Alick Wickham was a Solomon Islander who is credited with introducing the crawl stroke to the western world. The Melanesian islanders usually came from cultures with longstanding maritime traditions and an easy familiarity with the sea. In the 1890s, Alick, from Roviana Lagoon in the Solomon Islands, was working as a ‘house-boy’ in Sydney, and swimming in the sea-baths at Bronte Beach, using a stroke that was widespread in many parts of the Pacific.
It was George Farmer, a prominent Australian coach at the turn of the century who saw Wickham and gave his stroke the name that has survived. Watching the speedy Wickham swim (he was later the national 50yds freestyle champion of Australia), Farmer shouted, “Look at that kid crawling!” From this comment came the crawl stroke label. Other swimmers quickly took up the stroke and developed it.
Arthur Freeman who often watched the young student swim said, “Wickham’s six-beat kick reminded me of an outboard motor.” It was apparently a stroke very similar to today’s crawl stroke swum head up, as in water polo. Forbes Carlile describes it as follows:
“In 1898 this boy from the British Solomon Islands arrived in Sydney – Alick Wickham – whose brother Harry wrote me several letters in 1950 when I was investigating the beginnings of the crawl stroke. These letters explained that Alick came to Australia on his father’s trading schooner, when he was seven years old, and stayed in Sydney for his schooling. Alick was keen on swimming, he played around in the water continually, and in 1898 was entered in a 66yds U10 handicap race in Australia’s oldest rock pool at Bronte, near Sydney. It was here that Alick astonished onlookers with his speed and unusual stroke. Charlie Bell, who raced against him, told me that Wickham swam with his head held fairly high, turning it quickly from side to side breathing with each complete stroke, his wooly head apparently not getting wet. The entry of his arms was short and towards the centre line of the body with the elbows well bent. His arm action was very fast and short. Each arm performed a symmetrical action with the head turning from side to side as if breathing on each side, but only breathing on one side to each stroke.”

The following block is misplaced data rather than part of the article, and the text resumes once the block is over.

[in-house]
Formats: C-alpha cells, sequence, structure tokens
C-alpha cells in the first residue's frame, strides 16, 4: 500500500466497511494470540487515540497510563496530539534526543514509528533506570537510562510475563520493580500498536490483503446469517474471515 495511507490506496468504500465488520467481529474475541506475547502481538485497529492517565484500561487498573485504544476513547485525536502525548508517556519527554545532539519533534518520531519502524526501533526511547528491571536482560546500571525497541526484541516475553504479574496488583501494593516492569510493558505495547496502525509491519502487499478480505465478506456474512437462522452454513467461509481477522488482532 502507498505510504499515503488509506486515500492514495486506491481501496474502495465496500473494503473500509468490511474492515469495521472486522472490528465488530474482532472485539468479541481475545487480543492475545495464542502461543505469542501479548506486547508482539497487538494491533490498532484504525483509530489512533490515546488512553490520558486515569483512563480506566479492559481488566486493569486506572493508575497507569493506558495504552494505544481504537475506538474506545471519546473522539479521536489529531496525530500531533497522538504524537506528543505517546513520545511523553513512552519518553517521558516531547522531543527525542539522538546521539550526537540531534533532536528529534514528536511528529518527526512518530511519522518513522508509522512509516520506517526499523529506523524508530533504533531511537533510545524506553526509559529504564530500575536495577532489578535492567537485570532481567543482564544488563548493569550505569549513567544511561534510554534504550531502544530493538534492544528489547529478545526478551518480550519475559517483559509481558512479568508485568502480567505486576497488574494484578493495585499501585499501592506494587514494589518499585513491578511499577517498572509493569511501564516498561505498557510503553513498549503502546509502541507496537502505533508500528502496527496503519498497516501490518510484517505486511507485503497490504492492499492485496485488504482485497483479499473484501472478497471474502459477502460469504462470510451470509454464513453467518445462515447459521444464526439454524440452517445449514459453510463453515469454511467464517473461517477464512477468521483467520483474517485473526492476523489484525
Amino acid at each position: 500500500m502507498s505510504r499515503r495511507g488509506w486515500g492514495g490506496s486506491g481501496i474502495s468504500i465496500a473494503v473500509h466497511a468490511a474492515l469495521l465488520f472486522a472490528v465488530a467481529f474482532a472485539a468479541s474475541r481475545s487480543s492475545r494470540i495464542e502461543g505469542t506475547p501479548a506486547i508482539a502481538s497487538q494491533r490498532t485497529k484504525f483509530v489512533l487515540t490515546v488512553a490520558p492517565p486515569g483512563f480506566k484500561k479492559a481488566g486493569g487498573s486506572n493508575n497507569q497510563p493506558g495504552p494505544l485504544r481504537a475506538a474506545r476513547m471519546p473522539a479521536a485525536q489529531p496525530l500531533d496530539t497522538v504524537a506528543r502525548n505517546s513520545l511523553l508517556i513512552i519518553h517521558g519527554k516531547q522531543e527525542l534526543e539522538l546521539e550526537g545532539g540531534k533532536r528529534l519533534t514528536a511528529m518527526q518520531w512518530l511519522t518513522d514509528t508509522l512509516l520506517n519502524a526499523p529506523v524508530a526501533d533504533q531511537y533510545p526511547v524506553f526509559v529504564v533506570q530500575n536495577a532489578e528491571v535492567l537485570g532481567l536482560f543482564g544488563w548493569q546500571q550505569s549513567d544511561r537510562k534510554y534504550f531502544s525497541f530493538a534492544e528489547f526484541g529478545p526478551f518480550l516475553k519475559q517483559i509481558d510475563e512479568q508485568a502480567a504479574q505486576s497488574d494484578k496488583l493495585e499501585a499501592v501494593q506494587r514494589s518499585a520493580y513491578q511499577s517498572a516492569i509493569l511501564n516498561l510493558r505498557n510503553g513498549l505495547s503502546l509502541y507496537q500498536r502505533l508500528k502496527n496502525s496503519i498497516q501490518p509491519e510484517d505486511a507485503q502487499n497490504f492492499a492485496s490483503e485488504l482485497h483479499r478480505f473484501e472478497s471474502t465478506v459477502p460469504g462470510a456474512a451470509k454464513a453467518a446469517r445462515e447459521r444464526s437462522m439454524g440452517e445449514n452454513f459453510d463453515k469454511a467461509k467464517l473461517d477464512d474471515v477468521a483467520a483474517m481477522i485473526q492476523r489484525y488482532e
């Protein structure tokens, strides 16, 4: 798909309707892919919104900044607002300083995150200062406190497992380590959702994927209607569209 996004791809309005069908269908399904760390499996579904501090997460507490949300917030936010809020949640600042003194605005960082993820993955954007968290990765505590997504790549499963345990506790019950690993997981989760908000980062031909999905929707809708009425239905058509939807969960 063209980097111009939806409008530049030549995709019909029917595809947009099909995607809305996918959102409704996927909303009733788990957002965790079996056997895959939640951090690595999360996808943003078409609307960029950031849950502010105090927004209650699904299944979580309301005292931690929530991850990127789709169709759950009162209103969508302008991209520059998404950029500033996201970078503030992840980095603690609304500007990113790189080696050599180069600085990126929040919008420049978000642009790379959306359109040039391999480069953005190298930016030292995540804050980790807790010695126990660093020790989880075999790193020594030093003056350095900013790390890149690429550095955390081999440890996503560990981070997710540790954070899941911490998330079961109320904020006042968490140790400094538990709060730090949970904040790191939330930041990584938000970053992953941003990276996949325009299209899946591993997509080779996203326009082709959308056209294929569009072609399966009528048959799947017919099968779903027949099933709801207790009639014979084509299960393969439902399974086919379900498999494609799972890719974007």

Twenty years later the colorful Alick Wickham broke another world record, this one in Melbourne, a world record which still stands. Wickham made a perfect swan dive from a height of 205ft, 9in.
He also played a role in the development of body surfing, as he was one of a group of powerful swimmers who congregated around Manly beach in Sydney and who were keen to foster skills and techniques in the early days of surfing. Certainly, it would be a lot harder to catch waves using strokes other than the ‘Australian crawl’.